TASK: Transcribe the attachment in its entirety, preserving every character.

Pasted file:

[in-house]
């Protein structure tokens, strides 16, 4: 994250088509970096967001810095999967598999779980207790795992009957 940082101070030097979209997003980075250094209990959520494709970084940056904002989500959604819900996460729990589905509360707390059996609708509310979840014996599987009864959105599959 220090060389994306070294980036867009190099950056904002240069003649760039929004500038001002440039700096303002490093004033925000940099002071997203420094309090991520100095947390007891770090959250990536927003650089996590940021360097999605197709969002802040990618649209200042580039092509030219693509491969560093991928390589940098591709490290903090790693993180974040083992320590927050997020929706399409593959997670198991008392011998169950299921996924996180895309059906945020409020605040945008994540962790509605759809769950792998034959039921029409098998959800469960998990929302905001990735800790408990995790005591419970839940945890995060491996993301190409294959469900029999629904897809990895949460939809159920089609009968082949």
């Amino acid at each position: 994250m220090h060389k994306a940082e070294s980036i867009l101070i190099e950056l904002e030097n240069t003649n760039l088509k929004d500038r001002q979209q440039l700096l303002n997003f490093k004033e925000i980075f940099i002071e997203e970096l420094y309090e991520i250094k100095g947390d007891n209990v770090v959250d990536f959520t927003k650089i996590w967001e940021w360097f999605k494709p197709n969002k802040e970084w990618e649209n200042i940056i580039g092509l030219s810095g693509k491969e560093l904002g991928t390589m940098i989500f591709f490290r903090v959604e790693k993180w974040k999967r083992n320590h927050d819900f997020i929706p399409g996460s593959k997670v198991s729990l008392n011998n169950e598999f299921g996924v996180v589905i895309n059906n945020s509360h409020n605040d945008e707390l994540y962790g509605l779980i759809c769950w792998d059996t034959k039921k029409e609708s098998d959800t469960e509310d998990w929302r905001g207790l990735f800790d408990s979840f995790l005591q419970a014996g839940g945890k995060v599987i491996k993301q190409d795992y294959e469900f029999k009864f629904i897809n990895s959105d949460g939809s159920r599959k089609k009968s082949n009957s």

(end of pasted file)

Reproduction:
[in-house]
């Protein structure tokens, strides 16, 4: 994250088509970096967001810095999967598999779980207790795992009957 940082101070030097979209997003980075250094209990959520494709970084940056904002989500959604819900996460729990589905509360707390059996609708509310979840014996599987009864959105599959 220090060389994306070294980036867009190099950056904002240069003649760039929004500038001002440039700096303002490093004033925000940099002071997203420094309090991520100095947390007891770090959250990536927003650089996590940021360097999605197709969002802040990618649209200042580039092509030219693509491969560093991928390589940098591709490290903090790693993180974040083992320590927050997020929706399409593959997670198991008392011998169950299921996924996180895309059906945020409020605040945008994540962790509605759809769950792998034959039921029409098998959800469960998990929302905001990735800790408990995790005591419970839940945890995060491996993301190409294959469900029999629904897809990895949460939809159920089609009968082949």
């Amino acid at each position: 994250m220090h060389k994306a940082e070294s980036i867009l101070i190099e950056l904002e030097n240069t003649n760039l088509k929004d500038r001002q979209q440039l700096l303002n997003f490093k004033e925000i980075f940099i002071e997203e970096l420094y309090e991520i250094k100095g947390d007891n209990v770090v959250d990536f959520t927003k650089i996590w967001e940021w360097f999605k494709p197709n969002k802040e970084w990618e649209n200042i940056i580039g092509l030219s810095g693509k491969e560093l904002g991928t390589m940098i989500f591709f490290r903090v959604e790693k993180w974040k999967r083992n320590h927050d819900f997020i929706p399409g996460s593959k997670v198991s729990l008392n011998n169950e598999f299921g996924v996180v589905i895309n059906n945020s509360h409020n605040d945008e707390l994540y962790g509605l779980i759809c769950w792998d059996t034959k039921k029409e609708s098998d959800t469960e509310d998990w929302r905001g207790l990735f800790d408990s979840f995790l005591q419970a014996g839940g945890k995060v599987i491996k993301q190409d795992y294959e469900f029999k009864f629904i897809n990895s959105d949460g939809s159920r599959k089609k009968s082949n009957s």